Animal Cognition

, Volume 7, Issue 4, pp 224–230 | Cite as

The use of experimenter-given cues by South African fur seals (Arctocephalus pusillus)

  • Marina ScheumannEmail author
  • Josep Call
Original Article


Dogs can use a variety of experimenter-given cues such as pointing, head direction, and eye direction to locate food hidden under one of several containers. Some authors have proposed that this is a result of the domestication process. In this study we tested four captive fur seals in a two alternative object choice task in which subjects had to use one of the following experimenter-given cues to locate the food: (1) the experimenter pointed and gazed at one of the objects, (2) the experimenter pointed at only one of the objects, (3) the experimenter gazed at only one of the objects, (4) the experimenter glanced at only one of the objects, (5) the experimenter pointed and gazed at one of the objects but was sitting closer to one object than to the other, (6) the experimenter pointed only with the index finger at one of the objects, (7) the experimenter presented a replica of one of the objects. The fur seals were able to use cues which involved a fully exposed arm or a head direction, but failed to use glance only, the index finger pointing and the object replica cues. The results showed that a domestication process was not necessary to develop receptive skills to cues given by an experimenter. Instead, we hypothesize that close interactions with humans prior to testing enabled fur seals to use some gestural cues without formal training. We also analyzed the behavior of the seals depending on the level of difficulty of the task. Behavioral signs of hesitation increased with task difficulty. This suggests that the fur seals were sensitive to task difficulty.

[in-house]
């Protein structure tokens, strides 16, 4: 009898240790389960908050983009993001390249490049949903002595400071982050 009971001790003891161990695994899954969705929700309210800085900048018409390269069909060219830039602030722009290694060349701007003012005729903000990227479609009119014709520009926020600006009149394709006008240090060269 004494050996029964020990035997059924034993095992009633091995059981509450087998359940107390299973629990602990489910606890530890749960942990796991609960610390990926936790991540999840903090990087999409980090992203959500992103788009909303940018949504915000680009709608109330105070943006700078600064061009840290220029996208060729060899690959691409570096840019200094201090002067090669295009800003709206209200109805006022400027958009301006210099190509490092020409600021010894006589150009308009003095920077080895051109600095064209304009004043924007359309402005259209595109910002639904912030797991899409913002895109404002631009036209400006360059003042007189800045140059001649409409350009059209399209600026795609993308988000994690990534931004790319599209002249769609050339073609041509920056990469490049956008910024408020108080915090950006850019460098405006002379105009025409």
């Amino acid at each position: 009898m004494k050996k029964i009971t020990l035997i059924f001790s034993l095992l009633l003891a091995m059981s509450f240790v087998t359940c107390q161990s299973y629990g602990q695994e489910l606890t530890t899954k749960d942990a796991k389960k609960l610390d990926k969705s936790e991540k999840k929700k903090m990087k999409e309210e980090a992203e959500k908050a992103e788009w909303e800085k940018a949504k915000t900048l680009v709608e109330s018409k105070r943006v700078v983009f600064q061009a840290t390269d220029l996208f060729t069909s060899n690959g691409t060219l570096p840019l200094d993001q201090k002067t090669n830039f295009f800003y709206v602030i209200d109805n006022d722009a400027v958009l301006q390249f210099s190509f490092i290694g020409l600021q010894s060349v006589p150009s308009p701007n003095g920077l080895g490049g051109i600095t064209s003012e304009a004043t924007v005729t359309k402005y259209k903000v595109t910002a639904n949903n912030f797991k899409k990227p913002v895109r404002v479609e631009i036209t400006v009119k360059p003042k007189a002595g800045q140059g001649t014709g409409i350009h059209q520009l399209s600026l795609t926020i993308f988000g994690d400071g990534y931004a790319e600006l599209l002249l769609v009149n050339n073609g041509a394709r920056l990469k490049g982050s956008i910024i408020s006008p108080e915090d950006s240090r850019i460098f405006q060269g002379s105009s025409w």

Social cognition Communication Pointing Gaze following Marine mammal 



We thank Leipzig Zoo for allowing us to conduct this study. We are indebted to the zoo manager Dr. Junhold, the zoological director Peter Müller and the curators Dr. Bernhard and Gerd Nötzold for facilitating our task tremendously. We would also like to extend our gratitude to the following fur seal caretakers: Anita Färber, Bettina Kaiser, Jürgen Winkler, Christian Patzer and Steffen Thies.


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Copyright information

© Springer-Verlag 2004

Authors and Affiliations

  1. 1.Max Planck Institute for Evolutionary AnthropologyLeipzigGermany
  2. 2.School of Veterinary Medicine HannoverInstitute of ZoologyHannoverGermany

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